“We are tremendously excited about the opportunities Graphiti opens for the blind or visually impaired user. Our Orion family of talking scientific and graphing calculators enabled access to mainstream tools for STEM education for blind and visually impaired students. The recently announced Orbit Reader 20, enables access to low-cost braille and literacy. We believe Graphiti will do for graphics what the Orbit Reader 20 did for braille,” said Dr. Gina Spagnoli, Orbit Research’s Founder. “The variable-height capability that our Tactuator technology will allow blind users to experience and interact with graphics like never before – live and in three dimensions. For the first time, a blind user will be able to create graphics in digital form, enter them into a computing device, review and edit them, and exchange such graphics with others.” she added.

“This technology is breaking new ground for the education of the braille reading students and adults we serve. It gives us a glimpse into the future of what the graphical digital information age will look like. Up until now, we have only imagined. Graphiti proves that we can,” said Dr. Craig Meador, APH President. “It will be an invaluable tool in the classroom because of its versatility. For the first time in history, a student who is blind can connect a tactile monitor to instruments, including microscopes, telescopes, or video cameras for real time depiction of dynamic content. For example, it will connect to the Orion TI-84 Plus Talking Graphing Calculator and students will be able to see the graph, immediately, on the tactile screen. Textbooks in math and science contain thousands of graphics. Graphiti provides a path toward delivering textbooks with graphics, electronically.”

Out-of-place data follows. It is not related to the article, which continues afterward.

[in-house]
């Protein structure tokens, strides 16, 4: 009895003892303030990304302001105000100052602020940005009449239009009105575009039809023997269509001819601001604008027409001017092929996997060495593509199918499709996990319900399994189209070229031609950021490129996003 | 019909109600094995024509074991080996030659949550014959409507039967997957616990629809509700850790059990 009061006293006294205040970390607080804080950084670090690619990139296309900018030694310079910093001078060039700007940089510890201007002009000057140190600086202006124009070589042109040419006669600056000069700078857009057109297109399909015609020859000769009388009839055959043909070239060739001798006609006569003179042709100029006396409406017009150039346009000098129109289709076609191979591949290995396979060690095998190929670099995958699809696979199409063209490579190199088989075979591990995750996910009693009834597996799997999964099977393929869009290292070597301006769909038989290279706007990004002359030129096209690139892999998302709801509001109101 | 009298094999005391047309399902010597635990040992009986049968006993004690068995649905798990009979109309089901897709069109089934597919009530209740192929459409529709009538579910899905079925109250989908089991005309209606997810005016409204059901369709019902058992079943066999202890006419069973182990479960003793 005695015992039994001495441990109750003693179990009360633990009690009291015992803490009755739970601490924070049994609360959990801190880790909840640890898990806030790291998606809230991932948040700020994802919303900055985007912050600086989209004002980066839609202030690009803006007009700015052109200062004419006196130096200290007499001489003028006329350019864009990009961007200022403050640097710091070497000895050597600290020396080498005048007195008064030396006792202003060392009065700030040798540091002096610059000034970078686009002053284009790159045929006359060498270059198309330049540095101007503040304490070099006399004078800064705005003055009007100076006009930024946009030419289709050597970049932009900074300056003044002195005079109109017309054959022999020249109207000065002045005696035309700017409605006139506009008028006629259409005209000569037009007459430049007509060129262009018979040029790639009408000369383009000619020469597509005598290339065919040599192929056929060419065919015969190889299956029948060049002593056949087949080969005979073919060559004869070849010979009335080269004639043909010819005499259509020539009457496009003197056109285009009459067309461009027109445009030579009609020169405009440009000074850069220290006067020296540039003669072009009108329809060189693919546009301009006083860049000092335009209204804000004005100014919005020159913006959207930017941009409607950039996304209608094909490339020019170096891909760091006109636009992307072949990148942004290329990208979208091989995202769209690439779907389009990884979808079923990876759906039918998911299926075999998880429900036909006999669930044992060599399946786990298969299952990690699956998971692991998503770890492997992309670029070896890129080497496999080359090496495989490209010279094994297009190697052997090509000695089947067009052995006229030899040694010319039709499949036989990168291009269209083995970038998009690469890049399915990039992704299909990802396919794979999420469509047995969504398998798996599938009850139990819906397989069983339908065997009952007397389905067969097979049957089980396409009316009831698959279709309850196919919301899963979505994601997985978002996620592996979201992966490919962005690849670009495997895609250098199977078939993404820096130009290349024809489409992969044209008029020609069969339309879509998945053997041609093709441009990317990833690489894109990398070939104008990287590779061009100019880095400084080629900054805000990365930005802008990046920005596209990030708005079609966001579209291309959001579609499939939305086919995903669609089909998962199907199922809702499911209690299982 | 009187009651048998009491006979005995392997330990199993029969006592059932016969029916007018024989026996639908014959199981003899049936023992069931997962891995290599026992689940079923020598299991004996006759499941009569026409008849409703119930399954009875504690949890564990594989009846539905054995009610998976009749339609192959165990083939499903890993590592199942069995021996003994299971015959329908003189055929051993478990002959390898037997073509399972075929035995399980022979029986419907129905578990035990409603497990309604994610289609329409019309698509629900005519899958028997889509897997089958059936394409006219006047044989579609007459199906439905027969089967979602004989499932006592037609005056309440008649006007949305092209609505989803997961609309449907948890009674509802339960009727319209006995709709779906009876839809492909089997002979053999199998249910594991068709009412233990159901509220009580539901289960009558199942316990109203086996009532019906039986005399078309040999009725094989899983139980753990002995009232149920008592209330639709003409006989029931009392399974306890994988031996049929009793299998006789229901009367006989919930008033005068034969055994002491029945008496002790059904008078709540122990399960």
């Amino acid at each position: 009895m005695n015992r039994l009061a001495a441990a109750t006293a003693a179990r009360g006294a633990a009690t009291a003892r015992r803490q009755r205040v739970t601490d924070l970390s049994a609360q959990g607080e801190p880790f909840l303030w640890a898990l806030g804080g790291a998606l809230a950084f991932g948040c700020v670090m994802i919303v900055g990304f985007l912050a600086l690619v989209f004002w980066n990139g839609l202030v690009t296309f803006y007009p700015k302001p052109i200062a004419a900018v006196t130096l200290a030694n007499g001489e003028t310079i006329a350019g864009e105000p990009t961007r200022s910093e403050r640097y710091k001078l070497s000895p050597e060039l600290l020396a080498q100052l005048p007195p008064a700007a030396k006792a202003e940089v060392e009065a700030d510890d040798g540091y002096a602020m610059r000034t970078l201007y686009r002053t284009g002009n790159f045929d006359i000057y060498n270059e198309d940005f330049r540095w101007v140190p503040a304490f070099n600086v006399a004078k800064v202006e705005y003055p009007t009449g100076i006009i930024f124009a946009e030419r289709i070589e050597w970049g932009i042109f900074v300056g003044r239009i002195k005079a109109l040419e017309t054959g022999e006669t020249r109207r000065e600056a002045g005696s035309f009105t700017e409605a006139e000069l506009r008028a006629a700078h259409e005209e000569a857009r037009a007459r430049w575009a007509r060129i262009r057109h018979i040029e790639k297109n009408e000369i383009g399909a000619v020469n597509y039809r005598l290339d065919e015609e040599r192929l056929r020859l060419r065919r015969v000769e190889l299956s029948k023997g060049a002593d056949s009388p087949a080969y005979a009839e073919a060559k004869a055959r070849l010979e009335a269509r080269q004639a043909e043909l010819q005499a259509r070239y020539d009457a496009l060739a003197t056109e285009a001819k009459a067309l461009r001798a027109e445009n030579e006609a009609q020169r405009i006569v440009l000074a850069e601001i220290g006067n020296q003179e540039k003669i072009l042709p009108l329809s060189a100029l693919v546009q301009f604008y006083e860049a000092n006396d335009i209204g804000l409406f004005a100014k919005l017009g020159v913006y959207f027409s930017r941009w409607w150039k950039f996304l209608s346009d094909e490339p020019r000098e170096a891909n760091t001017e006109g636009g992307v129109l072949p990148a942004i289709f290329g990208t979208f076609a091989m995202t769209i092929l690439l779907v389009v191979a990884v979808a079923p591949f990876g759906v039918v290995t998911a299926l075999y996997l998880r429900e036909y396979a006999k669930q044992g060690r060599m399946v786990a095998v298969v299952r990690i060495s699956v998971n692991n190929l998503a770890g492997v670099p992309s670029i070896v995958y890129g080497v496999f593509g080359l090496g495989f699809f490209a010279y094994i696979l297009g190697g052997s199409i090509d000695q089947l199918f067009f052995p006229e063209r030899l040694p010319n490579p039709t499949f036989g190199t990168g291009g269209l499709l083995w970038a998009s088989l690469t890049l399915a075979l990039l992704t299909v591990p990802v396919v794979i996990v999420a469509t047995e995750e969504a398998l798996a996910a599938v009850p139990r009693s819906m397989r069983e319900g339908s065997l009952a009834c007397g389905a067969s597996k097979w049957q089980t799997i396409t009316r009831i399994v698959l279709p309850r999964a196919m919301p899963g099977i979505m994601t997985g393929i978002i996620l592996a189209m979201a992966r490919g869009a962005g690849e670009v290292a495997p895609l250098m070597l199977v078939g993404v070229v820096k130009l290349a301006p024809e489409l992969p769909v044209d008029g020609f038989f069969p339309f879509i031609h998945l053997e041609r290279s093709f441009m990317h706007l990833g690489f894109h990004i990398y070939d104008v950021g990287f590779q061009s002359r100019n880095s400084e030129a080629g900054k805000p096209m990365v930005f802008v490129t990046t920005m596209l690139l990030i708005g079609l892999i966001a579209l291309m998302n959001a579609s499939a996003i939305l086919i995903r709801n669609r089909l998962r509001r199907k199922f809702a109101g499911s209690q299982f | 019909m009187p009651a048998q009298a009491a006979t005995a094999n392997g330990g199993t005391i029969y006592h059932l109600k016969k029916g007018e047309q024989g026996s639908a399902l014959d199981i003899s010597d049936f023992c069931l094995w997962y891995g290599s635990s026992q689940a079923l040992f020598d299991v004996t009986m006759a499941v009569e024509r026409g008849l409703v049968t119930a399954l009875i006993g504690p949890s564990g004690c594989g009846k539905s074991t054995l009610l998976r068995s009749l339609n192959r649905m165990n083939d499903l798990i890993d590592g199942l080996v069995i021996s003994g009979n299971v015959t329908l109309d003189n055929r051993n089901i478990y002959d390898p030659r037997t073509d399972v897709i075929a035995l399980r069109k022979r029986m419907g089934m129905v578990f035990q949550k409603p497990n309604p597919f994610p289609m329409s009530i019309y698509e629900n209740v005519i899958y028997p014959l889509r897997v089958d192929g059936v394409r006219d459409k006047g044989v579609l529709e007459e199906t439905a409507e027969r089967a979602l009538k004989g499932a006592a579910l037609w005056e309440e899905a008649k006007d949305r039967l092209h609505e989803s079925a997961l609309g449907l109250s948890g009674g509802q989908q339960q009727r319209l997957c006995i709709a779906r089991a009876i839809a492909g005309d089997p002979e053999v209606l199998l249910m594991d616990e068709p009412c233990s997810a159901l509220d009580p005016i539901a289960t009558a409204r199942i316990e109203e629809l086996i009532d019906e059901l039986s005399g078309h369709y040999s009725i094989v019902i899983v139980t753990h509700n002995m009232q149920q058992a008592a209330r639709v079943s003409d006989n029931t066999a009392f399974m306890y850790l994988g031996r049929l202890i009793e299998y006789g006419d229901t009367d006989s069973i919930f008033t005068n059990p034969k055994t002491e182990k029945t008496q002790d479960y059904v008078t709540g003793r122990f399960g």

Read the Graphiti product details and specifications here: Graphiti.

Graphiti is expected to ship in late 2017 and may be available through APH’s Federal Quota Program in the US.

About Orbit Research

Orbit Research develops and manufactures innovative and affordable products that enable an independent lifestyle for people who are blind or visually impaired. Founded with the mission to fulfill the urgent need for affordable assistive technology products, the company has introduced breakthrough products like the Orbit Reader 20, Orion Talking Graphing and Scientific Calculators and the iBill Talking Banknote Identifier that define the state-of-the-art in features, functionality, convenience and cost. For more information, visit

About the American Printing House for the Blind

The American Printing House for the Blind, a 501(c) (3) non-profit organization, is the world’s largest nonprofit company devoted solely to researching, developing, and manufacturing products for people who are blind or visually impaired. Founded in 1858, it is the oldest organization of its kind in the United States. Under the 1879 federal Act to Promote the Education of the Blind, APH is the official supplier of educational materials for visually impaired students in the U.S. who are working at less than college level.

APH produces textbooks and magazines in braille, large print, recorded, and digital formats and manufactures hundreds of educational, recreational, and daily living products including computer software design and engineering along with other technology items. Visit for more information.